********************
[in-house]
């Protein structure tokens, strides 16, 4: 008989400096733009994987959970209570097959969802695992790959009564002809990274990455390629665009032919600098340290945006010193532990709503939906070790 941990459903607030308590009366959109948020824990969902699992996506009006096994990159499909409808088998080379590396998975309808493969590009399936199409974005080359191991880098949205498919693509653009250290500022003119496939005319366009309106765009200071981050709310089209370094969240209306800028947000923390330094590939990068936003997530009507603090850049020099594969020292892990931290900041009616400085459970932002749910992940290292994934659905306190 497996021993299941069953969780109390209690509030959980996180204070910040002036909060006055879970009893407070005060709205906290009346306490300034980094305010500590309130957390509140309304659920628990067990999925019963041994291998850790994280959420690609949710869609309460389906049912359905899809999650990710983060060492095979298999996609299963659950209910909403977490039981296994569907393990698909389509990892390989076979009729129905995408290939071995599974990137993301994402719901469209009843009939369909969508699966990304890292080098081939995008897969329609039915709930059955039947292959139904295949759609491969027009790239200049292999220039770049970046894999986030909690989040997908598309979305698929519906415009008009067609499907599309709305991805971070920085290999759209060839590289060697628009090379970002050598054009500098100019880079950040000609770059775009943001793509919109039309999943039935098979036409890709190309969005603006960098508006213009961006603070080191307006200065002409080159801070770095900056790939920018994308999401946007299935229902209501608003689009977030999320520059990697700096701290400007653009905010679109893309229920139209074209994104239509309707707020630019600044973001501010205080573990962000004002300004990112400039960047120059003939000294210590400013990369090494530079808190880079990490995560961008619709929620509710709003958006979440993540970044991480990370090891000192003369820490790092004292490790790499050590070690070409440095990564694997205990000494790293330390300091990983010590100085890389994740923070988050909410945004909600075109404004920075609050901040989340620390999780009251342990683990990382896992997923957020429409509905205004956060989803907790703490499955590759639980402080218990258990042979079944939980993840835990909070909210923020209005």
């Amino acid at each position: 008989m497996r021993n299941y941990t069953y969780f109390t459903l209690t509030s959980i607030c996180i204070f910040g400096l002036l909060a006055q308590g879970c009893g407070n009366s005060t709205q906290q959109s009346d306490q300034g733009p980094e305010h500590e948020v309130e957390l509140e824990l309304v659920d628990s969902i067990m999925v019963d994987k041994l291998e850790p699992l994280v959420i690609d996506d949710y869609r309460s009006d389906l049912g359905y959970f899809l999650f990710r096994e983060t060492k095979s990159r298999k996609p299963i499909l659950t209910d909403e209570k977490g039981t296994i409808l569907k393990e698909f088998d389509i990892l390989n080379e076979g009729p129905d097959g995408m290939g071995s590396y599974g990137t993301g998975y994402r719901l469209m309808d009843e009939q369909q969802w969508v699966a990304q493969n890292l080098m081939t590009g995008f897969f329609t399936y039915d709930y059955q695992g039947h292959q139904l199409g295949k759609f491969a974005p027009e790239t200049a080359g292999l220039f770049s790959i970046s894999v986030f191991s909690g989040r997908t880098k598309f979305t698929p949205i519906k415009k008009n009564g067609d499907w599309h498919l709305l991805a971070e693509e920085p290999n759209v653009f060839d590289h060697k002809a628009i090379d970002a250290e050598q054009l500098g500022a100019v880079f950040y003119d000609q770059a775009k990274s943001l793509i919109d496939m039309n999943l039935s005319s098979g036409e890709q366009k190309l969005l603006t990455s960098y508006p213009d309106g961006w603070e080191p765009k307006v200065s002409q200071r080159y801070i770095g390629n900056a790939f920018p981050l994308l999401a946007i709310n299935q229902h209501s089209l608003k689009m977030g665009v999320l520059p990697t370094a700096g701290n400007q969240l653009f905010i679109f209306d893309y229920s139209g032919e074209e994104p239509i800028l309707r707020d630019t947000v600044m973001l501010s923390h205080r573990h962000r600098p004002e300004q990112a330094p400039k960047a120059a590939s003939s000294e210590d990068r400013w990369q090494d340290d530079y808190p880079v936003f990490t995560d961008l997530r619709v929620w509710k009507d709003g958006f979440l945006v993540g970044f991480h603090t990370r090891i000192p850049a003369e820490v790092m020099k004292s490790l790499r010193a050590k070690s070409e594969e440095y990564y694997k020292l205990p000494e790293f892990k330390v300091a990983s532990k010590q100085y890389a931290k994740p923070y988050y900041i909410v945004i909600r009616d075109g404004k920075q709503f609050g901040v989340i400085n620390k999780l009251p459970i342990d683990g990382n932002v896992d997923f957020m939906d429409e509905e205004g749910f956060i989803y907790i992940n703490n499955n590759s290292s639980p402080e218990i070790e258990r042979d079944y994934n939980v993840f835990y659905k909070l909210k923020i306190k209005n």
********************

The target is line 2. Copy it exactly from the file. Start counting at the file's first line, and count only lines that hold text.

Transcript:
């Protein structure tokens, strides 16, 4: 008989400096733009994987959970209570097959969802695992790959009564002809990274990455390629665009032919600098340290945006010193532990709503939906070790 941990459903607030308590009366959109948020824990969902699992996506009006096994990159499909409808088998080379590396998975309808493969590009399936199409974005080359191991880098949205498919693509653009250290500022003119496939005319366009309106765009200071981050709310089209370094969240209306800028947000923390330094590939990068936003997530009507603090850049020099594969020292892990931290900041009616400085459970932002749910992940290292994934659905306190 497996021993299941069953969780109390209690509030959980996180204070910040002036909060006055879970009893407070005060709205906290009346306490300034980094305010500590309130957390509140309304659920628990067990999925019963041994291998850790994280959420690609949710869609309460389906049912359905899809999650990710983060060492095979298999996609299963659950209910909403977490039981296994569907393990698909389509990892390989076979009729129905995408290939071995599974990137993301994402719901469209009843009939369909969508699966990304890292080098081939995008897969329609039915709930059955039947292959139904295949759609491969027009790239200049292999220039770049970046894999986030909690989040997908598309979305698929519906415009008009067609499907599309709305991805971070920085290999759209060839590289060697628009090379970002050598054009500098100019880079950040000609770059775009943001793509919109039309999943039935098979036409890709190309969005603006960098508006213009961006603070080191307006200065002409080159801070770095900056790939920018994308999401946007299935229902209501608003689009977030999320520059990697700096701290400007653009905010679109893309229920139209074209994104239509309707707020630019600044973001501010205080573990962000004002300004990112400039960047120059003939000294210590400013990369090494530079808190880079990490995560961008619709929620509710709003958006979440993540970044991480990370090891000192003369820490790092004292490790790499050590070690070409440095990564694997205990000494790293330390300091990983010590100085890389994740923070988050909410945004909600075109404004920075609050901040989340620390999780009251342990683990990382896992997923957020429409509905205004956060989803907790703490499955590759639980402080218990258990042979079944939980993840835990909070909210923020209005």